Not if you put them in the care of someone responsible. 12 year olds don't have jobs, money, can't drive or do the grocery shopping. The parents are 100% responsible for everything their kids shove in their pie-hole.
2013-07-14 09:10:05 AM
3 votes:

abhorrent1: the parents should go to jail.


I agree, but I suspect it would be better for the children if we could just stop pretending that "parents know best" in every situation, and just require certain types of training for all children, even if their biological parents are incapable or unwilling to provide it. Putting parents in jail would at least acknowledge some of the responsibility, but it's still gonna leave us with with fat 12-year-olds.
2013-07-14 11:15:27 AM
2 votes:

hogans: This is good for a start.  Now they need to do the same for the High Adventure areas like Philmont.



They do...
2013-07-14 10:11:47 AM
2 votes:

DubtodaIll: In that being "physically strong" is in the scout oath, I don't have a problem with this. I actually applaud it.


I think the problem is that society fails them at almost every level, leading to the obesity epidemic, and then to exclude them from a fun event for what is a structural problem, not an individual one, seems unnecessarily punitive.
2013-07-14 09:57:48 AM
2 votes:

vudukungfu: DubtodaIll: In that being "physically strong" is in the scout oath, I don't have a problem with this. I actually applaud it.
this


Again .....This.


They can get fit all kinds of places. But the Jamboree is not the place.
2013-07-14 09:45:39 AM
2 votes:

KawaiiNot: Join Boy Scouts*

* Gays, atheists and overweight need not apply. Stay tuned for more restrictions coming soon!


Hey, they are allowing in openly gay scouts now.  Not openly gay leaders, but I figure give it long enough for the openly gay boys to get their Eagle and ask to be leaders, and that will change too.

Lots of the outdoor activities the Scouts do are somewhat rigorous.  I have never been to a Jamboree, so I can't say how important health/fitness is there, but bringing a 300 lb 14 year old hiking is asking for trouble.  Kicking them out probably isn't the right move, but it is a problem that needs to be dealt with.

As for atheists, yea, that's an issue.  I was never asked for my religion in my troop, or at my Eagle Board of Review, but I did paint a room at my church so they could have assumed my faith.  Depends on the troop/council whether the rule is enforced, but you are right that it is a bad rule.
2013-07-14 09:33:47 AM
2 votes:
In that being "physically strong" is in the scout oath, I don't have a problem with this. I actually applaud it.
2013-07-14 08:59:50 AM
2 votes:
I there are that many 12 year old kid that are morbidly obese, the parents should go to jail.
2013-07-14 08:58:56 AM
2 votes:
Eating brownies is was got me thrown out of Scouts. /asked to take a seat over there./oblig.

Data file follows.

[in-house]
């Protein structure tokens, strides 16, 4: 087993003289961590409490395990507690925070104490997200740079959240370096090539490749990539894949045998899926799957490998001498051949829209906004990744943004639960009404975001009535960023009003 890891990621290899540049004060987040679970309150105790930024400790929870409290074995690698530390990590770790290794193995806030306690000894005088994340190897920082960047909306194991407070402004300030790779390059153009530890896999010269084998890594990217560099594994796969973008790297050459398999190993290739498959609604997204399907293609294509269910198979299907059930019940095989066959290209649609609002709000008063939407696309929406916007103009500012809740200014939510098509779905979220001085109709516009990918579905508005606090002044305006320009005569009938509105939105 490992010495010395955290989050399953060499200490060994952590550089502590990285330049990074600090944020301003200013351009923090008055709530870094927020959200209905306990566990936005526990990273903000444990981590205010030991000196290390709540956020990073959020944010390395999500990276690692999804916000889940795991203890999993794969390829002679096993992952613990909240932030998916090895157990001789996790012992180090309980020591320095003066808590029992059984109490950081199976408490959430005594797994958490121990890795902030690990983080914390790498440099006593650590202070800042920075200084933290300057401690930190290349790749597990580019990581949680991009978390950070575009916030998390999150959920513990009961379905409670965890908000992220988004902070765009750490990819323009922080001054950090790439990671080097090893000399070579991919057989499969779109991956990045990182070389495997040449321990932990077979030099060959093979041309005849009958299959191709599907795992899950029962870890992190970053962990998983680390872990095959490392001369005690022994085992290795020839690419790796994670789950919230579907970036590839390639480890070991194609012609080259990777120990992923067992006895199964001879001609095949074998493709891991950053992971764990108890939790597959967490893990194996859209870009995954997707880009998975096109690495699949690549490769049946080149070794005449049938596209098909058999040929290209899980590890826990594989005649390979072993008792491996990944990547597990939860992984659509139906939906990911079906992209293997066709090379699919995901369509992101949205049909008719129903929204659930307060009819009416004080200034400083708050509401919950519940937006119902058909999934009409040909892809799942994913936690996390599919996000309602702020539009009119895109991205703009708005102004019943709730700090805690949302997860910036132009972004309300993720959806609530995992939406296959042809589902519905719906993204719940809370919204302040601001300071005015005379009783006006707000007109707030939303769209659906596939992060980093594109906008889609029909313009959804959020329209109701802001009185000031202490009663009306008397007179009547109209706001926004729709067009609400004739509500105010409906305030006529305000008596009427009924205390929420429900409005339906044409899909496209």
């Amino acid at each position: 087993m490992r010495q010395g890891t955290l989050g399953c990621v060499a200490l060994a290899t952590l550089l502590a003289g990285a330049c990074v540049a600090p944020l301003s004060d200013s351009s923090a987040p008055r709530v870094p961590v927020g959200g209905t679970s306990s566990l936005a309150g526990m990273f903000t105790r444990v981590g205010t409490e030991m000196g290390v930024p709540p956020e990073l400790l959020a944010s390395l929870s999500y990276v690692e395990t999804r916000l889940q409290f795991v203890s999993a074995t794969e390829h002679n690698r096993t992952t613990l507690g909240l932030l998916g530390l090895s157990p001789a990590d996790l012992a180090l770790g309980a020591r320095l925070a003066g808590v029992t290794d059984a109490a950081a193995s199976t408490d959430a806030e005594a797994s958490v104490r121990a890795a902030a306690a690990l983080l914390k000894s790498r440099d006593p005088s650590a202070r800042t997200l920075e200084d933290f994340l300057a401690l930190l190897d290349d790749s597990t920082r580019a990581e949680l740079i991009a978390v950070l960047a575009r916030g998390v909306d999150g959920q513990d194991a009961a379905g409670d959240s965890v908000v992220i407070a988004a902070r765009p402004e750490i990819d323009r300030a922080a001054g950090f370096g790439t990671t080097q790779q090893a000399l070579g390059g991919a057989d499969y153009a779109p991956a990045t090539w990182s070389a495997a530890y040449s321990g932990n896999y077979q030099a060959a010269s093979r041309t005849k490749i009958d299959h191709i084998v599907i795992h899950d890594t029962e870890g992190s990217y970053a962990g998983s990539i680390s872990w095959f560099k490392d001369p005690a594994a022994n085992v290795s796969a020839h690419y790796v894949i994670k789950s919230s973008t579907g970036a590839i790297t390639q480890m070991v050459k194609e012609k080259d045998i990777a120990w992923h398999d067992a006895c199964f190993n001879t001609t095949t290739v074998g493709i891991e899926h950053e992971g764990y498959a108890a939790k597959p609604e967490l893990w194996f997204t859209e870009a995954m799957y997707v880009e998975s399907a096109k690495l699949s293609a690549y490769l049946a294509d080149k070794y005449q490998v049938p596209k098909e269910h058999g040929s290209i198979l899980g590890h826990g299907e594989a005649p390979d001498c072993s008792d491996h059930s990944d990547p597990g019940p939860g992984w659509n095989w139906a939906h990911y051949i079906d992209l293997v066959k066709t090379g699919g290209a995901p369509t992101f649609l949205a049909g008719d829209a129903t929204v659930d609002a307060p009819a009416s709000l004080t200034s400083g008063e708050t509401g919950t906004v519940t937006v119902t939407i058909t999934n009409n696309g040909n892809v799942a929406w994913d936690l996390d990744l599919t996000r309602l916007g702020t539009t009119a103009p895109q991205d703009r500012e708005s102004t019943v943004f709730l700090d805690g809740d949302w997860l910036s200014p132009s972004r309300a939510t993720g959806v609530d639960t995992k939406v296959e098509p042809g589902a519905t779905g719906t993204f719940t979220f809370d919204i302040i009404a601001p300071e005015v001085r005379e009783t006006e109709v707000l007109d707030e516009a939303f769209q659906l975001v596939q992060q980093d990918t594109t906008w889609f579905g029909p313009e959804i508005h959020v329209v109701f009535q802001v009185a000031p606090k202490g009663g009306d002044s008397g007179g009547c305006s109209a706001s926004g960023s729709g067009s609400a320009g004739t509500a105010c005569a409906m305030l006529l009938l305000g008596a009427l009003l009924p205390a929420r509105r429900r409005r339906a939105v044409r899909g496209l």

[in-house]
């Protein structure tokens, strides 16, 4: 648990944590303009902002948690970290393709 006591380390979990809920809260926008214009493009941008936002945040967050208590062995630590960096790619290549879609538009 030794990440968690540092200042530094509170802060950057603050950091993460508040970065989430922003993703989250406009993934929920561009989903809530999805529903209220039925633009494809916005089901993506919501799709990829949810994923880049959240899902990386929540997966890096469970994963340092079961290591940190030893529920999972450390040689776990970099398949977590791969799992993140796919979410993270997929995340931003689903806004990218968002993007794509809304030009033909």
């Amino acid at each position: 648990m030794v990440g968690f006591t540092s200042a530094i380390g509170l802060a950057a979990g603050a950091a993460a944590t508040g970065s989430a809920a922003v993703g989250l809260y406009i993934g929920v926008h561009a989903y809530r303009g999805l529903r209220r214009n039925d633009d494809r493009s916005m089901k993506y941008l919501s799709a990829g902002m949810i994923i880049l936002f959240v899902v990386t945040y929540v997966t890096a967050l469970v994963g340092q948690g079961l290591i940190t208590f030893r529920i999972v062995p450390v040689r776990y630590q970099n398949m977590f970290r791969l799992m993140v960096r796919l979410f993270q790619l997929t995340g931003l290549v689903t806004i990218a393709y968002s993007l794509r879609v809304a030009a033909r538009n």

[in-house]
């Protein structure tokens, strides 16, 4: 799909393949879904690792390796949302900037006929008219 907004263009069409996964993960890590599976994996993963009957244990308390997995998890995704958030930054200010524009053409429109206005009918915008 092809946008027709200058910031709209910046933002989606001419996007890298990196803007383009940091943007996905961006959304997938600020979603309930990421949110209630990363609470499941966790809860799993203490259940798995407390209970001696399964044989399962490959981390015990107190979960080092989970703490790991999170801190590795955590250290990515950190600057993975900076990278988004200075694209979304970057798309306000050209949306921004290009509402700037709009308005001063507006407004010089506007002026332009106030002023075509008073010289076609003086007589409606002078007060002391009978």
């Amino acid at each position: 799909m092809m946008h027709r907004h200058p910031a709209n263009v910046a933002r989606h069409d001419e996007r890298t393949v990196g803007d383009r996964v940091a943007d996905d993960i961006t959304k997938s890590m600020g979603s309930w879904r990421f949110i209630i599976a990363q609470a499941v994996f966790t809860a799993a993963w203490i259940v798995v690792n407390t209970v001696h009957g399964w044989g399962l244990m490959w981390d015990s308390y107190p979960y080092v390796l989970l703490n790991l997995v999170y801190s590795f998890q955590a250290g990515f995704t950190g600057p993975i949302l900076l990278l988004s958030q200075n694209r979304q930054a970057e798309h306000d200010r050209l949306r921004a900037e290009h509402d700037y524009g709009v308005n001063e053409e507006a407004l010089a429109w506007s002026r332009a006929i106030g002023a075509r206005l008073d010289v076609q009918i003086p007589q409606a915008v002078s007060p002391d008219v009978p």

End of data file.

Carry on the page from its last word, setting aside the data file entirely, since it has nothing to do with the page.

2013-07-14 11:44:41 AM
1 votes:
BarkingUnicorn:
Morbid obesity is protected under the ADA. The EEOC has sued on behalf of people who weigh more than twice their ideal weight.

http://ebn.benefitnews.com/news/morbid-obesity-protected-ADA-2726731 -1 .html


well I'll be damned.  That kinda pisses me off, actually
2013-07-14 11:37:05 AM
1 votes:
Jeng:

And I'm going to take a guess here, but I doubt that scouts with other physical disabilities are welcome at this event either.


Kids with disabilities can go.  "Disabled" is a protected group.  "Fat" is not.  Fat is not the same as disabled.
2013-07-14 11:35:09 AM
1 votes:

JeffreyScott: By excluding overweight scouts they are excluding those would arguably get the most benefit out of a 10 day camp that is set up to require a lot of walking.


No, a 10 day camp isn't going to fix what would at that point be a lifetime of unhealthy living.  What you would end up with is a series of minor medical emergencies responding to the fatties that couldn't keep up with the exertion and an entire team dedicated to babysitting them.

The proper solution would be to have troops check their scout's BMI a year out from future events and offer a recommended fitness routine for those not making the cut or close to it.
2013-07-14 11:27:16 AM
1 votes:
The Jamboree must be the final holdout in the no-fatties policy. My 15 year old is at Life Scout level and every year when he goes to Lewis and Clark camp on the Missouri, we've had to get him a physical and there is definitely a weight limit. We use the standard BSA physical forms right on the website, so it isn't just this one camp.They even do the maths for you. You pick your height and it tells you if you pass, need additional health checks, or outright fail.They are not excluding the chubby kids or the ones who ate a few too many brownies. We're talking kids that just are not going to be able to do what the fitter kids can do, which means they would have to set up some kind of alternative activity, which requires more staff and turns the Jamboree into a day care.
2013-07-14 11:21:18 AM
1 votes:

penthesilea: They don't allow them to use knives or start campfires.



I wouldn't let my kids be in a troop like that...

Our 11 YO went to summer camp for the first time this year, got his campfire chit.
2013-07-14 11:20:58 AM
1 votes:

Needless2say: It strikes me as odd that "Cardio" now ranks above "Character" & "Citizenship".


"to address the need for physical fitness military preparedness in our youth, which of course is a longstanding component of Scouting"

Given the original (and current?) intent of the Scouts, cardio isn't a Baden idea, so more Powell to them.
2013-07-14 11:15:47 AM
1 votes:
First it was the gays and atheists, now it's the fatties, soon they'll want to keep all the dark haired/skinned kids away and they'll finally have their perfect scout race.
2013-07-14 11:09:48 AM
1 votes:
40+ BMI should be banned. They would probably die attempting any of the physical activities.
2013-07-14 11:06:00 AM
1 votes:
We are a society of consumers, not producers.  It's no surprise that obesity is an epidemic; not just among children, but also among every group of people.